Imran Khan, the Pakistani Prime Minister who is presiding over a country with negative economic growth (in US Dollars) and double-digit economic growth, has finally conceded that the uneasy relations with India have harmed the economic interest of the country. A few months ago, Pakistan suspended trade relations with India in the wake of Balakot airstrikes.
“Unfortunately relations with India haven’t been great,but when it normalises, world will realise Pak’s strategic economic potential,” said Imran Khan while speaking at World Economic Forum in Davos, Switzerland.
Pakistan used to export agricultural products to India, through direct trade as well as through third parties. But, the country itself suspended the trade links and argued that solving the ‘Kashmir dispute’ is a prerequisite to open up the direct trade. India, for which the trade with Pakistan does not account for even 1 per cent of total trade, was more than happy to shun the trade relations. But trade suspensions had hurt Pakistan for sure!
Previously, Pakistan’s Minister for Economic Affairs Hammad Azhar said the prevailing price hike, particularly the food inflation, emanated from the suspension of trade with India.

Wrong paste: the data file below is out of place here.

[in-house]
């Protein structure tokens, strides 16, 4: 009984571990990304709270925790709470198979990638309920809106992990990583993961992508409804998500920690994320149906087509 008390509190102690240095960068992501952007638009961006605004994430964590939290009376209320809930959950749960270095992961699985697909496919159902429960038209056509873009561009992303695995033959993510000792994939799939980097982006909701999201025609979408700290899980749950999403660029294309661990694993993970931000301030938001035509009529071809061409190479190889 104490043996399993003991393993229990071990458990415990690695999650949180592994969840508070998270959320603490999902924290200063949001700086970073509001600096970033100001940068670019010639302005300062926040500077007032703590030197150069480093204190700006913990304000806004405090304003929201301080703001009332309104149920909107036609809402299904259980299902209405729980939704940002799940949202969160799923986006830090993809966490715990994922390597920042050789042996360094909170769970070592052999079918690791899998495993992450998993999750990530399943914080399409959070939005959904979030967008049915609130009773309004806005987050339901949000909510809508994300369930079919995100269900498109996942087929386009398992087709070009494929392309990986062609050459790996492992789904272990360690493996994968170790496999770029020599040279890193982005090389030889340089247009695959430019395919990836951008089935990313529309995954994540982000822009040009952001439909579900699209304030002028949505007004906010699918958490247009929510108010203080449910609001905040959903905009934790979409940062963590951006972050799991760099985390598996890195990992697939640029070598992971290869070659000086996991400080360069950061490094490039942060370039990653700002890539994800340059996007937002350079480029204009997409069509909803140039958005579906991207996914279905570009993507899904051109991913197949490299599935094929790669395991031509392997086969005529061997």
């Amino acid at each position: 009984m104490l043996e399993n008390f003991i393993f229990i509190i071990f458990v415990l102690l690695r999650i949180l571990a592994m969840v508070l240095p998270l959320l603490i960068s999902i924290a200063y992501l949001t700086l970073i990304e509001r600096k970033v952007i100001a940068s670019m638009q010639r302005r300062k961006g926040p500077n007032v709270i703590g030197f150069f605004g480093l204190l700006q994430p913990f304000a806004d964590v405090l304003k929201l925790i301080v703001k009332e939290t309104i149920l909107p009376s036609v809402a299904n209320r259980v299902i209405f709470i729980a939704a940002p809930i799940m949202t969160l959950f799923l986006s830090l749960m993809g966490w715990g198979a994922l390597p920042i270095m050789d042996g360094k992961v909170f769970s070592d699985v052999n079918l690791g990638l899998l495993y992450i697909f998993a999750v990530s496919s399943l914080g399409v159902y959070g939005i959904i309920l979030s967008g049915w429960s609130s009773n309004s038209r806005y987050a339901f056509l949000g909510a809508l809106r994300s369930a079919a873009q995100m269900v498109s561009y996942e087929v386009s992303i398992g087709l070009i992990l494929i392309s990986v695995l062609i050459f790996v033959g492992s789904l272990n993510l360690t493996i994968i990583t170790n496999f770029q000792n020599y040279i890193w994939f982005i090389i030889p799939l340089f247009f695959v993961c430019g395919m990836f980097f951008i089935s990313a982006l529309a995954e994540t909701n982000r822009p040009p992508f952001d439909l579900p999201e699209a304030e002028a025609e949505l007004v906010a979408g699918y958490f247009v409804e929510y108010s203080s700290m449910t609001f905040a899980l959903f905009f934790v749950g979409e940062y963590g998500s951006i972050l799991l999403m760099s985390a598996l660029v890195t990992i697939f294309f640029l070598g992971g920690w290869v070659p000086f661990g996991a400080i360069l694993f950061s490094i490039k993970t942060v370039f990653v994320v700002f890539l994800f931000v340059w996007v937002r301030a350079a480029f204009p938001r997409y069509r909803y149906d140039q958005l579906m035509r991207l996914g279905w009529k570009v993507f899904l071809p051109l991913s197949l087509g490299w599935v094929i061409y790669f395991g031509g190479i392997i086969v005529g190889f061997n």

He said the centre was taking up the matter with provincial governments for setting up of Sasta Bazaars and effective use of the magistracy system to ensure relief to the public. He said the inflation would start going down in January-February. Pakistan government announced that it is considering buying tomatoes from Iran after its supply was hit by the lack of import from India and the prices of the fruit skyrocketed between Rs 180 per kg to Rs 300 per kg in several parts of the country.
The size of Pakistan’s economy is relatively tiny compared to India’s. The GDP of the country is $297.5 billion while the Indian GDP is $2.84 trillion. Gross domestic product (GDP) is a monetary measure of the market value of all final goods and services produced over a period of time.
In other words, the monetary value of goods and services produced in Pakistan is one-tenth of that produced in India. Even by measures of GDP by Purchasing Power Parity (PPP), Pakistan is almost one-tenth that of India. The GDP (PPP) of Pakistan is $1.14 trillion as compared to $10.385 trillion of India. PPP takes into account the relative cost of local goods, services and inflation rates of the country, rather than using international market exchange rates which may distort the real differences in per capita income.
Therefore, Pakistan could not withstand the restrictions by India. First Pakistan’s economic affairs conceded this fact, and now, finally, the Pakistani Prime Minister has also given up.